yes, any checking the firewall does opens the firewall up to the possibility of errors (this includes the checking done in stateful packet filters)
However, for all relatively sane protocols, there is checking that can be done that doesn't require as much code (and therefor doesn't have the risk) of the application code that will be processing the request. Properly done the code for the firewall is relatively static and can be well tested. It doesn't need to change every time you add a new function to the application (or change it's behavior), it only needs to be able to be configured to do different checking.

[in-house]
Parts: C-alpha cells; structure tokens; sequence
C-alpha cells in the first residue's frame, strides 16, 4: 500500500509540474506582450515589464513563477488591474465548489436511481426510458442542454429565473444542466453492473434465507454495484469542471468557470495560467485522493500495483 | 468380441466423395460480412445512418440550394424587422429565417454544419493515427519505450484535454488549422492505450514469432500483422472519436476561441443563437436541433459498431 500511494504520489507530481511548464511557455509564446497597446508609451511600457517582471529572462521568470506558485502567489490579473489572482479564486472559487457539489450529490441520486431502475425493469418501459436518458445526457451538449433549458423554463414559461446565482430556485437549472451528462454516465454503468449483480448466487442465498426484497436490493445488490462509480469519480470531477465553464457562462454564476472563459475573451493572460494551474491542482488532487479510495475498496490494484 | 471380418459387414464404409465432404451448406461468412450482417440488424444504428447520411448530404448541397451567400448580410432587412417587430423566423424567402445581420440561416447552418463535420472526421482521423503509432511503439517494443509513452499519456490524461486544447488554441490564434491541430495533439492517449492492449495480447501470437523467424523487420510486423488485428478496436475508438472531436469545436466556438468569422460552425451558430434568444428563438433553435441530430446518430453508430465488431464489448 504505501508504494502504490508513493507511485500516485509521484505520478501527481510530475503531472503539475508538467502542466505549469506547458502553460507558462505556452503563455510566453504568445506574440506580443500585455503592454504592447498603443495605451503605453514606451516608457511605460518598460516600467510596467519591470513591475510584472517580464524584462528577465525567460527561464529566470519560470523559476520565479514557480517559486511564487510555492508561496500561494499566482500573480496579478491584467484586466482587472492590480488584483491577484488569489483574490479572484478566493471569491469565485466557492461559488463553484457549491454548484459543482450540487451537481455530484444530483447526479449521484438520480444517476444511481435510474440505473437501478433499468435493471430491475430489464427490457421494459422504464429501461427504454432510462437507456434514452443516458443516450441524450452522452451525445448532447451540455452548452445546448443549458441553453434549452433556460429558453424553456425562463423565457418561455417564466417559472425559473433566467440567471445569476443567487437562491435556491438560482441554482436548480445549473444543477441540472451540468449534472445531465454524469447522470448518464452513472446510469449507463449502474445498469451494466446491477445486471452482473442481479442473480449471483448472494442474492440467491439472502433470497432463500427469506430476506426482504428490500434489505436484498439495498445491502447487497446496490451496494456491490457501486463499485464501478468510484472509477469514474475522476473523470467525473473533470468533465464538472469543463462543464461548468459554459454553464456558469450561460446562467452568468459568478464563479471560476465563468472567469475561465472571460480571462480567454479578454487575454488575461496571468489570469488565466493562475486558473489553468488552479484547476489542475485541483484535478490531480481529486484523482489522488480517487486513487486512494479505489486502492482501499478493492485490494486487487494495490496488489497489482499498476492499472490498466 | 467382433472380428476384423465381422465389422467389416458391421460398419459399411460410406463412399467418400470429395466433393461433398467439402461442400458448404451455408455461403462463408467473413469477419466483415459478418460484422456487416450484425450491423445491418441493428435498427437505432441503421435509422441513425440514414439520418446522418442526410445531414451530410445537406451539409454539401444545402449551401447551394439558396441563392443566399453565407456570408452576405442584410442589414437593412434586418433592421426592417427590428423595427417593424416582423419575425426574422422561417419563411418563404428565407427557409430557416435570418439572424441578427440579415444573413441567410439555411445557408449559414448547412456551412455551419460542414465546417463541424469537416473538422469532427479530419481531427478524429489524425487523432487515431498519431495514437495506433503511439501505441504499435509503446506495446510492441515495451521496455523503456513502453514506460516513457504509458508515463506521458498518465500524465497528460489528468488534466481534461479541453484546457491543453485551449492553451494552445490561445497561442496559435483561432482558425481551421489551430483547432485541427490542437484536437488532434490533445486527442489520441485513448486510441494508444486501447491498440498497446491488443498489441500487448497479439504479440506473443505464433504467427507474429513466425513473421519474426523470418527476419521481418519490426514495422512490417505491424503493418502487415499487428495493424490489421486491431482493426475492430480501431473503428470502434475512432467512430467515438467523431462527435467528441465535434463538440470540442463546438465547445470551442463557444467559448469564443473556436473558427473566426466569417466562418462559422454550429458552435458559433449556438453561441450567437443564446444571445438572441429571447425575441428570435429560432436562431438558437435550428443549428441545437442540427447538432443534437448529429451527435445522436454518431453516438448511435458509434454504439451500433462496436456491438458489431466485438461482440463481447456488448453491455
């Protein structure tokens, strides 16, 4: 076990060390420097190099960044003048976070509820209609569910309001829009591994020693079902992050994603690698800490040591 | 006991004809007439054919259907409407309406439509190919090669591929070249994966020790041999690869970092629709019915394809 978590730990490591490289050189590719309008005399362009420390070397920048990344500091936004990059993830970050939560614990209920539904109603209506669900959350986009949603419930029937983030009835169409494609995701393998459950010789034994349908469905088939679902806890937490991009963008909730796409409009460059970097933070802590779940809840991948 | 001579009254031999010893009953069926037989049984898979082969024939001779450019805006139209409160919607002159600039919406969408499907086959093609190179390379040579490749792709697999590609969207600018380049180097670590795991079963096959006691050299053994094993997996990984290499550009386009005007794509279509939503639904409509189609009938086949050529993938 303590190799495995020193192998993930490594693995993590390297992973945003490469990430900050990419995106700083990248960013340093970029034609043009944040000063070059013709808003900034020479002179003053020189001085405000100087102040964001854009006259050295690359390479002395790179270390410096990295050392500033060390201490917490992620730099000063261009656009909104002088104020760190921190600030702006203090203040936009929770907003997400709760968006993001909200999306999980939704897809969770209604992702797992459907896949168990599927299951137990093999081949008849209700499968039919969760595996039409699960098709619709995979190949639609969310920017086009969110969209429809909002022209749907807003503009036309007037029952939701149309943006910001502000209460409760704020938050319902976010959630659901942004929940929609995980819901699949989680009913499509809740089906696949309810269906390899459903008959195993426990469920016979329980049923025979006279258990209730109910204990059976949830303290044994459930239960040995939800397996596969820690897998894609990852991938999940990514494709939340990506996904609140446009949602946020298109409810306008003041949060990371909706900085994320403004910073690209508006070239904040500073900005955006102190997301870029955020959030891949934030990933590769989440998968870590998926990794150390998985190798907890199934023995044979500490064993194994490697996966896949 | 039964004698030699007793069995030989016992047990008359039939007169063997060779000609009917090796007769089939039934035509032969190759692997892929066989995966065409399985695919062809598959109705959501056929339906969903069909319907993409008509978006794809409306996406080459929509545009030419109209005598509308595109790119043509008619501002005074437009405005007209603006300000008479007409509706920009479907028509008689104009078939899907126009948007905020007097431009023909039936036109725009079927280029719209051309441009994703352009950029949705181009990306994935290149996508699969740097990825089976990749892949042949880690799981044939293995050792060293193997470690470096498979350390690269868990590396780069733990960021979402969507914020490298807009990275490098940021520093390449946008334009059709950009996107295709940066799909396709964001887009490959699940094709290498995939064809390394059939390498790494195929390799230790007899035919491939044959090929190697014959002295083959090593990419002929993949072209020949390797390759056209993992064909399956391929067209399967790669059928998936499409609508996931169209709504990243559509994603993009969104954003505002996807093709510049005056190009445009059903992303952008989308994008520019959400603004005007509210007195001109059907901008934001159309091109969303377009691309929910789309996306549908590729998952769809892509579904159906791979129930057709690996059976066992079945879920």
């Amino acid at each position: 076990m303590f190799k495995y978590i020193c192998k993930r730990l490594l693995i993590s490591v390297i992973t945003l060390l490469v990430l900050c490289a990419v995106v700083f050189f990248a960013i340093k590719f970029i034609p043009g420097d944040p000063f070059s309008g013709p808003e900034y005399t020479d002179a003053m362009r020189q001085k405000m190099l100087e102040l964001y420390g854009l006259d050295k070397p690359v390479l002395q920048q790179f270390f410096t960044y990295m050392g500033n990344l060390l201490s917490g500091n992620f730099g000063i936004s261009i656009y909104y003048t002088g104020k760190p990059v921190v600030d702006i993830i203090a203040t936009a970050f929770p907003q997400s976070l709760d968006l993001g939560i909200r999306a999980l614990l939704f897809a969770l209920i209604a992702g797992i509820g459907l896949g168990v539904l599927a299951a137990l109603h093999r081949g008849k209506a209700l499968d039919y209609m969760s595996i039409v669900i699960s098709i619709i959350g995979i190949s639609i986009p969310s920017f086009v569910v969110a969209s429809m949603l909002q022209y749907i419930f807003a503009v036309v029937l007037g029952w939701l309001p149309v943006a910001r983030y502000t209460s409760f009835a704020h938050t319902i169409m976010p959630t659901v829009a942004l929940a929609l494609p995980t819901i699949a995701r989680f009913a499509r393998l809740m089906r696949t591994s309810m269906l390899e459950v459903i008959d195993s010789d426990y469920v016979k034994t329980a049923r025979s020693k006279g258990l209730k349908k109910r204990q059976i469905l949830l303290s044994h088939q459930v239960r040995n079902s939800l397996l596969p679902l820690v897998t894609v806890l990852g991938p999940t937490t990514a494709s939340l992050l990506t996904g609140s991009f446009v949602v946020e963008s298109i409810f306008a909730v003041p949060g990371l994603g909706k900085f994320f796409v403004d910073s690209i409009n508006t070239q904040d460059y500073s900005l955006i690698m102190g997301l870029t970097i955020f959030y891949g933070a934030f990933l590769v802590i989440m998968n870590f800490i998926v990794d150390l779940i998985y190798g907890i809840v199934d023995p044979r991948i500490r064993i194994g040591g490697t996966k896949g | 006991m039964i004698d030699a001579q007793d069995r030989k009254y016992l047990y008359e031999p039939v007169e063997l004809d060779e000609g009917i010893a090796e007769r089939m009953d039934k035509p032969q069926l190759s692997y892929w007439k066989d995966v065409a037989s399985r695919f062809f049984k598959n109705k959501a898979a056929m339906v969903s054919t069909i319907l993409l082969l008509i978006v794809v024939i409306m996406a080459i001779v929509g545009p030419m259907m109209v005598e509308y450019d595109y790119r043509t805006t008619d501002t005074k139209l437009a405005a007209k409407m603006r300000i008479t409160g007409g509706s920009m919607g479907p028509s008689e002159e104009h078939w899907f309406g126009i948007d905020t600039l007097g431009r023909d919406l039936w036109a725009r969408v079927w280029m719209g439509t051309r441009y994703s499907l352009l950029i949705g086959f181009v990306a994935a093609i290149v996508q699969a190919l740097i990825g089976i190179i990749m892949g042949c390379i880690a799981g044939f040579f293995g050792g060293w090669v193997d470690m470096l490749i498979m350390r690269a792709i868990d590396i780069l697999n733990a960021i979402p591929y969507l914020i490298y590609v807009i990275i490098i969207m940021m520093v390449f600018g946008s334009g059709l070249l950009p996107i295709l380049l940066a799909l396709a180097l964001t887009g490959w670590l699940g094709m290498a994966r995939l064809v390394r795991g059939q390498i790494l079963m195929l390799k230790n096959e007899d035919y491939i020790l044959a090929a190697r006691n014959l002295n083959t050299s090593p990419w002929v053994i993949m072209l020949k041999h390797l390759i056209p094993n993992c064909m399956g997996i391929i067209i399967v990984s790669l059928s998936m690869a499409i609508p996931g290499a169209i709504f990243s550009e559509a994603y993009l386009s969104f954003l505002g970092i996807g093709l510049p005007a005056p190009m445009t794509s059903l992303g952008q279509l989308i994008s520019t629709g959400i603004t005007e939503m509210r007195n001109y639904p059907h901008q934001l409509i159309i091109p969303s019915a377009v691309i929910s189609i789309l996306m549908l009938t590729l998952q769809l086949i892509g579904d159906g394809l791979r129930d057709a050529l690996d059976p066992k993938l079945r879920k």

Usually this can be things like (in order of increased complexity)
checking that the message is well formed by the definition of the protocol
checking that the message follows the protocol syntax
checking that specific fields in the message are in a whitelist
Yes Wireshark has a horrible track record in security, but this sort of checking is happening in many firewalls (under names like 'deep packet inspection') for some protocols. There are also seperate 'Application Firewall' products you can get for some protocols. The better IDS/IPS systems do this sort of thing (as opposed to mearly blacklisting known exploits)